From "Windjammer", March 24, 1961


Biology Class Viewed By Student
by Carole Davidson
"Oh No!"
And so goes it for another frog; another innocent worm.
Upon meeting your first biology "victim", usually an oversized frog or a thin anemic worm, you say to yourself, "This is a pushover. I'll show this guy who is boss!"
Mid-Section Seen
As you gaze into his pathetic little brown eyes, you insert the Scalpel into his mid-section and begin your dissection. The Scalpel is soon replaced with an everyday pair of scissors, rusted from the constant stream of formaldehyde. Picking through his intestines, observing the fat bodies, identifying cloaco, it all gives you a sense of mastery, a feeling of superiority even though the creature's eyes are peering intently upon your tear drenched face.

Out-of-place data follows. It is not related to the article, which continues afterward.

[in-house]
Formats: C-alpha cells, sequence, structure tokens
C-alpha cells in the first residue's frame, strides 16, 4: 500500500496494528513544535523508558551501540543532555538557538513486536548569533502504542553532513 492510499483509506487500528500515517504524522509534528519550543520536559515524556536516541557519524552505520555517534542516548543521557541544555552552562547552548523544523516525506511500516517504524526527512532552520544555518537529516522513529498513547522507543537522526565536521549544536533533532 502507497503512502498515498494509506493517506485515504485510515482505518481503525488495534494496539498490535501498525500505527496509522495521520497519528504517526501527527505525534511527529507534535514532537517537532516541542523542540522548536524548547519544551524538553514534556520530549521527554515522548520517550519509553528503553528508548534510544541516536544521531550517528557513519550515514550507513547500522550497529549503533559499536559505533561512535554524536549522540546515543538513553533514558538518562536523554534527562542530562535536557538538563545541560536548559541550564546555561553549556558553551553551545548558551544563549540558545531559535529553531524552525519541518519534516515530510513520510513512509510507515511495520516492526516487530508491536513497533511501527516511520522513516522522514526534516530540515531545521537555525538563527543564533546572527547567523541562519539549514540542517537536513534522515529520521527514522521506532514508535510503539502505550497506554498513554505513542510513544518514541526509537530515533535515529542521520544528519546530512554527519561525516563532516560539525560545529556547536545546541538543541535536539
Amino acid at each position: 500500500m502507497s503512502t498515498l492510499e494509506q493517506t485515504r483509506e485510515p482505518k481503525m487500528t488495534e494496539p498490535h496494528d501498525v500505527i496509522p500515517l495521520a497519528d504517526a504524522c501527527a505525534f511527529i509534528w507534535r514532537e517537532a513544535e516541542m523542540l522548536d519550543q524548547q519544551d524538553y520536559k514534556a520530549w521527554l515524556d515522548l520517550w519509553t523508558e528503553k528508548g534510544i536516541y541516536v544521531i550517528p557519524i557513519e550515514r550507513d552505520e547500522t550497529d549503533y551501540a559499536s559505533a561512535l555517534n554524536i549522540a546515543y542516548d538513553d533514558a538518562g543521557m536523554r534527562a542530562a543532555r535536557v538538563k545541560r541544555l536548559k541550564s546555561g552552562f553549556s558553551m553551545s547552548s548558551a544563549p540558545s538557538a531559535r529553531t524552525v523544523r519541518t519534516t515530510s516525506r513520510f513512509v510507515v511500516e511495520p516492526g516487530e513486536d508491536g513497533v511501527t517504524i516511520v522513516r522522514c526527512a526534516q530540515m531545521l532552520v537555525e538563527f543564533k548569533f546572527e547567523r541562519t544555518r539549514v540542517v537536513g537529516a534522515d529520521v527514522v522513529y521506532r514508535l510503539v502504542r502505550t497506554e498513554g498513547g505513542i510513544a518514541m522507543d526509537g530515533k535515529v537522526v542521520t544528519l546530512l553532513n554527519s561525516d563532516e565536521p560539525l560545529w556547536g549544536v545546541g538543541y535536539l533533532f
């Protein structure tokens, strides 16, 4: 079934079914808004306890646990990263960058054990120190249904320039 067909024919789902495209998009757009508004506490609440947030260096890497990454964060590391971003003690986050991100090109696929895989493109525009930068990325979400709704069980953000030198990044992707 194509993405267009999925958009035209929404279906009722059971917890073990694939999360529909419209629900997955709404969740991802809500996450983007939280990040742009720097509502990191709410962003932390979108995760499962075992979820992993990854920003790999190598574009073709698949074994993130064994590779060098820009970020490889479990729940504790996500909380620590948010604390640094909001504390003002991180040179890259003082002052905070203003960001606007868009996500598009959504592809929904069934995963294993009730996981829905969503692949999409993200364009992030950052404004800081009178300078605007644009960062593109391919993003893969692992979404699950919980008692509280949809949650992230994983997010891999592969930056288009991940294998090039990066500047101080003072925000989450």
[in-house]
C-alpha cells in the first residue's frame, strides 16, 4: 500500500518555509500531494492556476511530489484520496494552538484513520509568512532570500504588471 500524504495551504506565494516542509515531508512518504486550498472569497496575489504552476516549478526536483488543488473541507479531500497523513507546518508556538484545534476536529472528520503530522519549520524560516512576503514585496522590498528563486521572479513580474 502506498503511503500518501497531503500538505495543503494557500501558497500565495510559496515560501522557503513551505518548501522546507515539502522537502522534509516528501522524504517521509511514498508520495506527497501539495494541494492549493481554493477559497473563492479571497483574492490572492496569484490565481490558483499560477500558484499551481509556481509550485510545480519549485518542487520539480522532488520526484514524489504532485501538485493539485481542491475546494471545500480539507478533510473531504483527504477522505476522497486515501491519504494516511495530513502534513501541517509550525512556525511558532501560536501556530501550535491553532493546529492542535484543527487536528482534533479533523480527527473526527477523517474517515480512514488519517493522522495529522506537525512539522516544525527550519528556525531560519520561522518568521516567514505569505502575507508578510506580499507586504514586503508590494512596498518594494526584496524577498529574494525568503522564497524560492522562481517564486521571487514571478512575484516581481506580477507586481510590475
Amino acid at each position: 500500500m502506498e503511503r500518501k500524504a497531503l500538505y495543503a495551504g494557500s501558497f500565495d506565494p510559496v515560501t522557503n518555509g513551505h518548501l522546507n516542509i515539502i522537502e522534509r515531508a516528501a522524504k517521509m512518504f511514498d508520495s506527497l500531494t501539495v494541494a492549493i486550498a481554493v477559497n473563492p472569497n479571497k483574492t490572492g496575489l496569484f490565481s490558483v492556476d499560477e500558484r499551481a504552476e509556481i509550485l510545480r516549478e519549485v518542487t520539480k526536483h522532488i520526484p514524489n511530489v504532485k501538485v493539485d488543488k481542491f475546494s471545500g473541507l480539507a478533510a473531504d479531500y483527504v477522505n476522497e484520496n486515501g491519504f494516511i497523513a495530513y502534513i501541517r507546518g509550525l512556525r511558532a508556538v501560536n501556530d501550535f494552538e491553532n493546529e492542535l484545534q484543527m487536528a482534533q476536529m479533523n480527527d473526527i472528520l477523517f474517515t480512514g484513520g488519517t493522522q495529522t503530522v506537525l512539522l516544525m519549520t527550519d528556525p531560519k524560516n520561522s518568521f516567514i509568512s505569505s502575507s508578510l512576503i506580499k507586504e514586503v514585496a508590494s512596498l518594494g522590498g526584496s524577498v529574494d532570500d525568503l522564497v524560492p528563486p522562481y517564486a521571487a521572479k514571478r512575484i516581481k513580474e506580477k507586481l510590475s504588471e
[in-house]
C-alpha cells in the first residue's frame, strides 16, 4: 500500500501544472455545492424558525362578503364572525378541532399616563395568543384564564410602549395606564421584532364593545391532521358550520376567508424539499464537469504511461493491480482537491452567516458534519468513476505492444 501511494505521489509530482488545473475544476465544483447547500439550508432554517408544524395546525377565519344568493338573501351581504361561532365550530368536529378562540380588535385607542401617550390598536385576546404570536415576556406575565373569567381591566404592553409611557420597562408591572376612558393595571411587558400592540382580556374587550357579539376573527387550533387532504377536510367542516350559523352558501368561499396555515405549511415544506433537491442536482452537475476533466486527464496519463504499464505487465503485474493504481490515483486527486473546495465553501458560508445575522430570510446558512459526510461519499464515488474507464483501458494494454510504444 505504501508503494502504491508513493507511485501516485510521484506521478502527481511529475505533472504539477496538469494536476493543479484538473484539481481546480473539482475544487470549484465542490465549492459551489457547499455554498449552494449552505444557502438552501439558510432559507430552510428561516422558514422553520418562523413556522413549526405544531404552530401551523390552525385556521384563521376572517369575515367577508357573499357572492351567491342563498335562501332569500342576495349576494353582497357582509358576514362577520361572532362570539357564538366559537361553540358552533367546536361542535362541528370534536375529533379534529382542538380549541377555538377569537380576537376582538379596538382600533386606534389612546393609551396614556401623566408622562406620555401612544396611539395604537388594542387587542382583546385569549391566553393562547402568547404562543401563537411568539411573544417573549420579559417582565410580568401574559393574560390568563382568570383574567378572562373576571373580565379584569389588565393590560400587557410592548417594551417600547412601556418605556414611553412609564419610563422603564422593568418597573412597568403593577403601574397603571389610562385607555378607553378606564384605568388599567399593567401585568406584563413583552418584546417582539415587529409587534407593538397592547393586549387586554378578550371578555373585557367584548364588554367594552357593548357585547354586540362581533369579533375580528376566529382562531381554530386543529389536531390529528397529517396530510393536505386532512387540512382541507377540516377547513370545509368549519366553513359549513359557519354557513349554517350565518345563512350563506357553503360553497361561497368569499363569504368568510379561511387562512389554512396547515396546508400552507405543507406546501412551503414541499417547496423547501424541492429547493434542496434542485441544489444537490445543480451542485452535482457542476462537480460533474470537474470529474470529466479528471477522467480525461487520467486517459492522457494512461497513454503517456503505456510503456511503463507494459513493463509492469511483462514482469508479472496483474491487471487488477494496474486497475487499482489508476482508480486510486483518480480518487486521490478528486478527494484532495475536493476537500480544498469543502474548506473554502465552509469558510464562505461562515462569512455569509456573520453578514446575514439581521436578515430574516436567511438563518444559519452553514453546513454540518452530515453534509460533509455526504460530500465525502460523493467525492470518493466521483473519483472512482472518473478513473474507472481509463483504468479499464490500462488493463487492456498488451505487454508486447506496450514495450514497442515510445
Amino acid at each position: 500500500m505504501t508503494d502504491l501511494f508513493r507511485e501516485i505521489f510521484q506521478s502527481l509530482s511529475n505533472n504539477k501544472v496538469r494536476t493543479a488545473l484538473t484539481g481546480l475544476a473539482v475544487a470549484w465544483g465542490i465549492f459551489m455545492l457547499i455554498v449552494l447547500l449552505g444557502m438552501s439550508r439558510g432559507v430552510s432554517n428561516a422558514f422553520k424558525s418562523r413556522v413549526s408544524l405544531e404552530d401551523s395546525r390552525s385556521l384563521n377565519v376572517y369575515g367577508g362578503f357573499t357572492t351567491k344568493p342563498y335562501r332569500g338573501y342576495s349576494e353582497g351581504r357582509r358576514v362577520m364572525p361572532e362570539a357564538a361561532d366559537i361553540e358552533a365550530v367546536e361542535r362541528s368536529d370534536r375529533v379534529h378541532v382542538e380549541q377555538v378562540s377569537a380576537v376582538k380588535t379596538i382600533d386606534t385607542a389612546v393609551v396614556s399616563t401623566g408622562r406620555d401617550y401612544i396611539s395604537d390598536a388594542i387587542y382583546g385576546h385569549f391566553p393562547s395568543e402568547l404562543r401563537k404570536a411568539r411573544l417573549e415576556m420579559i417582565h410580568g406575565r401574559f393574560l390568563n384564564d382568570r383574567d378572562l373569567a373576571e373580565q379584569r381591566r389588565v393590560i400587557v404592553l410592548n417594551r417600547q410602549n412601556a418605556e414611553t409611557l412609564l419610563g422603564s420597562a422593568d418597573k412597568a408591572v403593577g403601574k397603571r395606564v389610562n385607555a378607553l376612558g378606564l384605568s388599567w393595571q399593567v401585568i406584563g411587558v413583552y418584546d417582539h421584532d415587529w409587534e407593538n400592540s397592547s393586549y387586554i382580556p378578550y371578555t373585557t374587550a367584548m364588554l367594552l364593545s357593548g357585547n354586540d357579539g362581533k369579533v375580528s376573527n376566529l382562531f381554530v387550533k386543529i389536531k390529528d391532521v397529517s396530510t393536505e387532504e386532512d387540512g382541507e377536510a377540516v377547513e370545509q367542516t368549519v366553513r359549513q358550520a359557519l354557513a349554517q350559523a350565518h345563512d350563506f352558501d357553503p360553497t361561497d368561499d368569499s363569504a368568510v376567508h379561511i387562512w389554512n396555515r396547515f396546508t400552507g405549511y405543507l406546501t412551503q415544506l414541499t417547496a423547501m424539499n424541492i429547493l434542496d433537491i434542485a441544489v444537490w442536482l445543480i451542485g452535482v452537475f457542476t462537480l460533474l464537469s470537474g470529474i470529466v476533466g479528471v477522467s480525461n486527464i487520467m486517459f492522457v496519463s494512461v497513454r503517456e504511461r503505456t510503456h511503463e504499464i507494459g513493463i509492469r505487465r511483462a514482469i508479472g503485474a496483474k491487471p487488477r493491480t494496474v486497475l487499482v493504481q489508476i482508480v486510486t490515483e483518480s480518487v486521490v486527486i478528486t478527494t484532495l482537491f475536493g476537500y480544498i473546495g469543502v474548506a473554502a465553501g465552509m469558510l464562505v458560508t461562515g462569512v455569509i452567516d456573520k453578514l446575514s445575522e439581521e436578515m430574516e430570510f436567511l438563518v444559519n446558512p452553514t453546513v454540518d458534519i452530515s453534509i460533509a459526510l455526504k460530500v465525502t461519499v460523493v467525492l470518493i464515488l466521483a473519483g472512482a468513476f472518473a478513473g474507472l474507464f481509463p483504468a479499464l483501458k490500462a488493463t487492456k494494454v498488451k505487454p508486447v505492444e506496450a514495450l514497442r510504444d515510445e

Biology is comparable to other subjects. For instance, track. I never saw people run so fast and jump so high as my fellow Biology II students the day some jerk told them that Mr. Oswald's pet rattlesnake was missing.
Biology is also comparable to English, but I dare not repeat some of the English words uttered when the aroma of dirty bat cages reaches already pickled nostrils.
Tasty Time
We can concoct anything Home Economics classes can; oatmeal mash to feed the fruit flies, agar agar upon which bacteria is grown, saline solution to test blood, and other "yummy" preparations.
My fellow biologists and I really do enjoy this course, especially before lunch.

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